OpenFlow's architecture is inefficient, and caps performance while sucking unnecessary power.
That's the conclusion of a bunch of Comp. Sci boffins from researchers at Australian brain box Data61 and Sydney University, who assessed four major OpenFlow controllers – NOX, Maestro, Floodlight and Beacon. Their paper is at Arxiv.
Poor old OpenDaylight was also tested but not reported: “the performance [was] too low to provide any insightful comparison”.
To cut to the chase: none of the controllers tested got anywhere close to line speed, whether running on a network processor (based on Tilera chips), or on a Xeon E5-2450-based server (more on the configurations later).
On the CBench software defined networking (SDN) controller benchmark, the best the Tilera setup achieved was just under five million requests per second, compared to a line rate of 29 million requests per second.
It seems that Intel's long years of work understanding packet processing is paying off: on the x86 setup, Beacon was able to hit 20 million requests per second; the maximum of the other controllers was 7 million requests per second.
Line rate? Forget it: the CSIRO/Data61/Sydney Uni benchmark results
Since SDN controllers have to deal with traffic as flows (meaning they have to remember MAC addresses so as to track conversations, compared to an Ethernet switch that only has to know which port it's forwarding traffic to), network scalability is also a big problem.
None of the controllers stayed near their peak performance with 10 million unique MAC addresses in the benchmark, and the Java-based controllers (Beacon and Floodlight) stagger to a near-complete halt at that scale.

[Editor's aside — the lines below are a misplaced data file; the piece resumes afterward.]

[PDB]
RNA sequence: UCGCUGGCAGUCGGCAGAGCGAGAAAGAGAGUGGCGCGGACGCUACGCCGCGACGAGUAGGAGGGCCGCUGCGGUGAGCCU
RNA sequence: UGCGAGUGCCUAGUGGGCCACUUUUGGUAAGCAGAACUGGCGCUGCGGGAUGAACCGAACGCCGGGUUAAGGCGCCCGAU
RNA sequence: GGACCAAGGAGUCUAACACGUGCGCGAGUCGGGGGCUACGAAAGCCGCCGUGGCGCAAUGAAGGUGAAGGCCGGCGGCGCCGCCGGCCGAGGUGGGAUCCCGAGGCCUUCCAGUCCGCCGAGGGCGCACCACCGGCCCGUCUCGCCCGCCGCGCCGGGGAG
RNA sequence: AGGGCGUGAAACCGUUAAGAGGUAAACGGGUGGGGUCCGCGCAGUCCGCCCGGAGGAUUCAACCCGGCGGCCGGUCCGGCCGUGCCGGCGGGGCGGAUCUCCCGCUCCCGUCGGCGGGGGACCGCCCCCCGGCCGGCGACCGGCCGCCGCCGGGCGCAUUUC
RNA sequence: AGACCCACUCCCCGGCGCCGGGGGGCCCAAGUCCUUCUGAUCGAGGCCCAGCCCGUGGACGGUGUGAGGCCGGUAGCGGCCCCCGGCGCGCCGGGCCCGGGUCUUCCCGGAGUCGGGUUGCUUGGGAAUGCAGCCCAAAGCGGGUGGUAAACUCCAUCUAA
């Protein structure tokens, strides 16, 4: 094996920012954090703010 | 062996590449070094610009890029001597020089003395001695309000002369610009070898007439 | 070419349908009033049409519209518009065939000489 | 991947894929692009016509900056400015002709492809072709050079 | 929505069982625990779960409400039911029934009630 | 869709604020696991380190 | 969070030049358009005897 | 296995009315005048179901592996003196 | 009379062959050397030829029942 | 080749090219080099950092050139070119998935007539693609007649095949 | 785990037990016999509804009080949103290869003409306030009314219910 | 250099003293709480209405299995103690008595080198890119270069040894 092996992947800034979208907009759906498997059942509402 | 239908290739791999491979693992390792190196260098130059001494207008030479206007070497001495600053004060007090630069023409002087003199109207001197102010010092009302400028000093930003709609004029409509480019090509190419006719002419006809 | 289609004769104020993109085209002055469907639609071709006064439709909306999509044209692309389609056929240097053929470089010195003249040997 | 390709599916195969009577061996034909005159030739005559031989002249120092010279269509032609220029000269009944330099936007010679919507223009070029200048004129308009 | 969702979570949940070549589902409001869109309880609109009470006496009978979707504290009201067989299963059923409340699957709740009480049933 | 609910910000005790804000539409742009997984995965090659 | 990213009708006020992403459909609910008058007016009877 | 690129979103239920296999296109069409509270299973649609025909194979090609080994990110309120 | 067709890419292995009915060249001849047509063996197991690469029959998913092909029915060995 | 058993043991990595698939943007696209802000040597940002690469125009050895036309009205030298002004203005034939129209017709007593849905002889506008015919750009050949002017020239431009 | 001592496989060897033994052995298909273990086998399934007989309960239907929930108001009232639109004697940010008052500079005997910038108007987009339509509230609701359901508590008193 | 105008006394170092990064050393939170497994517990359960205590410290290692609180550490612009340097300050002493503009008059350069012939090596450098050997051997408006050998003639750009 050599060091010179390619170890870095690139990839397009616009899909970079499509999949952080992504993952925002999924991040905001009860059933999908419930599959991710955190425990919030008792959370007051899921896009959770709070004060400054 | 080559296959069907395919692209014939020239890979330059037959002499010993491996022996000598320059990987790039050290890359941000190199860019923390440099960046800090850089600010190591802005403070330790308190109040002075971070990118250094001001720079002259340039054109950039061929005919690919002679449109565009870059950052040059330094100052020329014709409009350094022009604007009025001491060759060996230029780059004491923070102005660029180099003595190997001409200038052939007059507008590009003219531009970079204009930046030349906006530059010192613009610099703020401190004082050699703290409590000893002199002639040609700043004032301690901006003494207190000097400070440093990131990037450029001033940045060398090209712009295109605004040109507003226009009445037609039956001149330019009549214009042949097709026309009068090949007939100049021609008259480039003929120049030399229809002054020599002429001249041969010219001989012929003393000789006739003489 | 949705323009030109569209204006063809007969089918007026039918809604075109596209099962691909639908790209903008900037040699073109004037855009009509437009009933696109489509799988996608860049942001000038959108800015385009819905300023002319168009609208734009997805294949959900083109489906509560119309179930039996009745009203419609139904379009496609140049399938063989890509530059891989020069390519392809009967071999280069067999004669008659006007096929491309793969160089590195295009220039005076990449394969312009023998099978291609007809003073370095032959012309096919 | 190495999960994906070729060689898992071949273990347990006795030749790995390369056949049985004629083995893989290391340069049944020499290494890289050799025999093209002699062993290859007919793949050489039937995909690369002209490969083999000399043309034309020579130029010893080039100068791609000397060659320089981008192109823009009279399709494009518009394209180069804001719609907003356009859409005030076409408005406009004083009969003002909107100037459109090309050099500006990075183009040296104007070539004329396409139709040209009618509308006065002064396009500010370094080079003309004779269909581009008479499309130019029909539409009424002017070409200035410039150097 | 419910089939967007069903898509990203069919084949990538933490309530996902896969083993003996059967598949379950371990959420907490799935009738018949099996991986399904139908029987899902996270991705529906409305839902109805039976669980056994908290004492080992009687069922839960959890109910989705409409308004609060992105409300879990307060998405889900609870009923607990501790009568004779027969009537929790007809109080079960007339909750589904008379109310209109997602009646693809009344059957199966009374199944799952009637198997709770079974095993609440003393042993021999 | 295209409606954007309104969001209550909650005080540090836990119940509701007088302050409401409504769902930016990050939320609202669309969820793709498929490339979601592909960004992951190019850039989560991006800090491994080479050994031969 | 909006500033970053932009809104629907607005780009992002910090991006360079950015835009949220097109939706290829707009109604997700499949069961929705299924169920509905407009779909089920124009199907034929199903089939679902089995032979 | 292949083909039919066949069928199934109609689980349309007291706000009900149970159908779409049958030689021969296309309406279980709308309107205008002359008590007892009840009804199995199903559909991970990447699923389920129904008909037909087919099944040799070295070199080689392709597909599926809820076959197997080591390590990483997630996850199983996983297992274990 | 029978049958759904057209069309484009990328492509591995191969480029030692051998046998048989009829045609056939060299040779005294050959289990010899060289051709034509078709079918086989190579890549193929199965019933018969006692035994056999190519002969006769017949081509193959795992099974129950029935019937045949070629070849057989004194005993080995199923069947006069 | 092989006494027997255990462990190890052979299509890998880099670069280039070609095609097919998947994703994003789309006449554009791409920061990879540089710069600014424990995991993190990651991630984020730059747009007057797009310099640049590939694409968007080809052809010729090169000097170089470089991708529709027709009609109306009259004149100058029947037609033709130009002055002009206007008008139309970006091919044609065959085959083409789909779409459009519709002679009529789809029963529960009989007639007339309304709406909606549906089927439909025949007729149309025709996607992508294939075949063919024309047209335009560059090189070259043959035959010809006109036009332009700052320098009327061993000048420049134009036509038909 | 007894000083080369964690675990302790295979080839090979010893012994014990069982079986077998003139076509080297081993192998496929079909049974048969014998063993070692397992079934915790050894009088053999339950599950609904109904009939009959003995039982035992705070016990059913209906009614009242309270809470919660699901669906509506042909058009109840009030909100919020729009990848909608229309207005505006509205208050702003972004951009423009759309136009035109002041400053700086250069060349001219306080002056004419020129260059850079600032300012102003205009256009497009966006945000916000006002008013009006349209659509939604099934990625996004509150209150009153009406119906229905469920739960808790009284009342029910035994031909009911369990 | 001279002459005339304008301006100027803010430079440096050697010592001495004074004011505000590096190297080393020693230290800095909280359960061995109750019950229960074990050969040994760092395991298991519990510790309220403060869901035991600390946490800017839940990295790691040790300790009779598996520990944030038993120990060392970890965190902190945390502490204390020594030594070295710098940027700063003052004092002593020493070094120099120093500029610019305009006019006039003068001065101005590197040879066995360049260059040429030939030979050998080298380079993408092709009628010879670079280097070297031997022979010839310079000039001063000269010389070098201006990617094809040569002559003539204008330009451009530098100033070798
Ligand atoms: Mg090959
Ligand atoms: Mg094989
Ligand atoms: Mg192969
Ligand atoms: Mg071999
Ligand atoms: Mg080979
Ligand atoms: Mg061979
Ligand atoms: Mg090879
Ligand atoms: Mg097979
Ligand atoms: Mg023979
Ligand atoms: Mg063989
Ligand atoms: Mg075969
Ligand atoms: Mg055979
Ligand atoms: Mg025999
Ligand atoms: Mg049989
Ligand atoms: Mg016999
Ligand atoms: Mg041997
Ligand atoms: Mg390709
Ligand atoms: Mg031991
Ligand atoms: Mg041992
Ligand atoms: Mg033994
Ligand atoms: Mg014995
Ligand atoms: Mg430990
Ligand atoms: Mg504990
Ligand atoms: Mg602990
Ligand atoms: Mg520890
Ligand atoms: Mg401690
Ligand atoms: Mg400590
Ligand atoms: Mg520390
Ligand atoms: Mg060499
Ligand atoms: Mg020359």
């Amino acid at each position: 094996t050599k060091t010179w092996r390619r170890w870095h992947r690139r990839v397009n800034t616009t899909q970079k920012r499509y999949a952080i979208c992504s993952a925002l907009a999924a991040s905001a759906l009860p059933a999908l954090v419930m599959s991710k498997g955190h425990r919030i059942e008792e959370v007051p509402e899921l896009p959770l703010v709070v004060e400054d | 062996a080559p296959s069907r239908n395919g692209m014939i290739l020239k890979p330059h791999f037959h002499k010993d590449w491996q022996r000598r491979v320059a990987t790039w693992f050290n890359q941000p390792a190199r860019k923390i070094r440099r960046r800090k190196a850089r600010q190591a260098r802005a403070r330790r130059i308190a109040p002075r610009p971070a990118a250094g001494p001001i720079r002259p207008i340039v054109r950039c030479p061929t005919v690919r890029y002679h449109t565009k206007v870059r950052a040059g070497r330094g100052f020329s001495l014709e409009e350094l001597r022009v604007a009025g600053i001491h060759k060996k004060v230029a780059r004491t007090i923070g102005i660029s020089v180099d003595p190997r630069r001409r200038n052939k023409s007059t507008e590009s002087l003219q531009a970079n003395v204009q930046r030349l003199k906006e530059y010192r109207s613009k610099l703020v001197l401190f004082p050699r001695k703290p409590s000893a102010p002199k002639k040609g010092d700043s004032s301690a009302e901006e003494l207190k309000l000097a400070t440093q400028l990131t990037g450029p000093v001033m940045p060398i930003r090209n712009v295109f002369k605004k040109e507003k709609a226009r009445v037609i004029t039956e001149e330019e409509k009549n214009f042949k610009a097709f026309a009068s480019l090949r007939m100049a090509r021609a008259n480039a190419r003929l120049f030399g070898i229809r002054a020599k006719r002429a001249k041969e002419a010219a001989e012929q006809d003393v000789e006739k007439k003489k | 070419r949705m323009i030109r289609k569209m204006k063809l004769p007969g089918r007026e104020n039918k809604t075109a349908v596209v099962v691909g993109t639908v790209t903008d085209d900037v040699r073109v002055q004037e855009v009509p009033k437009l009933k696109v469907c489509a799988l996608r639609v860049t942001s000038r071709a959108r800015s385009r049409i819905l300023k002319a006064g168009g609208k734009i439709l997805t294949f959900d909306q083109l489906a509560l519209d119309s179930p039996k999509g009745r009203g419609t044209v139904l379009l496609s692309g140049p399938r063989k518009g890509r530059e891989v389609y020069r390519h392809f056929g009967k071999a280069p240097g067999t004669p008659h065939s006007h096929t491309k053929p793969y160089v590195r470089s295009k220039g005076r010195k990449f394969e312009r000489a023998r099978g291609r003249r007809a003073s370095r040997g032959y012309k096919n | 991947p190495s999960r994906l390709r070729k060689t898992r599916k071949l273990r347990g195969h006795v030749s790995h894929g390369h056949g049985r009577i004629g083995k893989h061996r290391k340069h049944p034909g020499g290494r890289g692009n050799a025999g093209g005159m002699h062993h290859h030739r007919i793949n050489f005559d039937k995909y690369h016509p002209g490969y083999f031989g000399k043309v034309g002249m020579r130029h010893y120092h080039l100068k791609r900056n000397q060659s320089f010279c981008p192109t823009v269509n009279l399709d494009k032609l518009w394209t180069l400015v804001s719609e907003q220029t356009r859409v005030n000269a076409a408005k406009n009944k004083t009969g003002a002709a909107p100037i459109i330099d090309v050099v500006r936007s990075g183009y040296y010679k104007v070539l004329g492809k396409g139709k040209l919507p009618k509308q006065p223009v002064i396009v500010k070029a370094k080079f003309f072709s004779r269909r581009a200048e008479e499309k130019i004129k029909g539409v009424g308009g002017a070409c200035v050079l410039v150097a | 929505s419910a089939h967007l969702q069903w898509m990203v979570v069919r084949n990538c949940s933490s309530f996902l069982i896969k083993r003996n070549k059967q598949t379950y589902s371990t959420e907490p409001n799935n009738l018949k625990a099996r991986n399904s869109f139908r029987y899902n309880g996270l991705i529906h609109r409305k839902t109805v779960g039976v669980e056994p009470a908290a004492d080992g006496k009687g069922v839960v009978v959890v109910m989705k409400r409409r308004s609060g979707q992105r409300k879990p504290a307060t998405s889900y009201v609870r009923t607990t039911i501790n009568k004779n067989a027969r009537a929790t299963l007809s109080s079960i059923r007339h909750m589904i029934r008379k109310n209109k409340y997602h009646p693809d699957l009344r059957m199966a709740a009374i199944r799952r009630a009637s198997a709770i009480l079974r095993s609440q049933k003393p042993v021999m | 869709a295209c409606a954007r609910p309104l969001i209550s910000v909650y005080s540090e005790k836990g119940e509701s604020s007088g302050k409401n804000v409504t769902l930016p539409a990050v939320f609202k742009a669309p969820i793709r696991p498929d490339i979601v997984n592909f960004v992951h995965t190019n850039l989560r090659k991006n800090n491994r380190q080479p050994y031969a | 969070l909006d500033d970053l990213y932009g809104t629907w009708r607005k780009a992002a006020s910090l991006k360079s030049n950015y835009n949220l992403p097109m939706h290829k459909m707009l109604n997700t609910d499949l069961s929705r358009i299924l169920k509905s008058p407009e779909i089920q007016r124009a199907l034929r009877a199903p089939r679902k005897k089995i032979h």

The problem, the paper says, is that OpenFlow itself has architectural inefficiencies. The authors pick out serialisation; I/O threading; and, “the key data structure of the learning switch application: the hash table”.
Serialisation is by far the biggest overhead: even the most efficient controller “spends a fifth of his time in packet serialisation … this limitation is inherent to the object oriented design principle of these controllers. They all treat each single packet as an individual object, a limitation that induces an unaffordable per-packet overhead.”
The authors' proposal is for a new SDN controller design: “treat arriving packets with pre-allocated buffers rather than new objects,” they write. Controllers should also “be aware of the hardware characteristics to limit cache misses on multi-core platforms, or exploit the network-on-chip on many-core platforms”. ®
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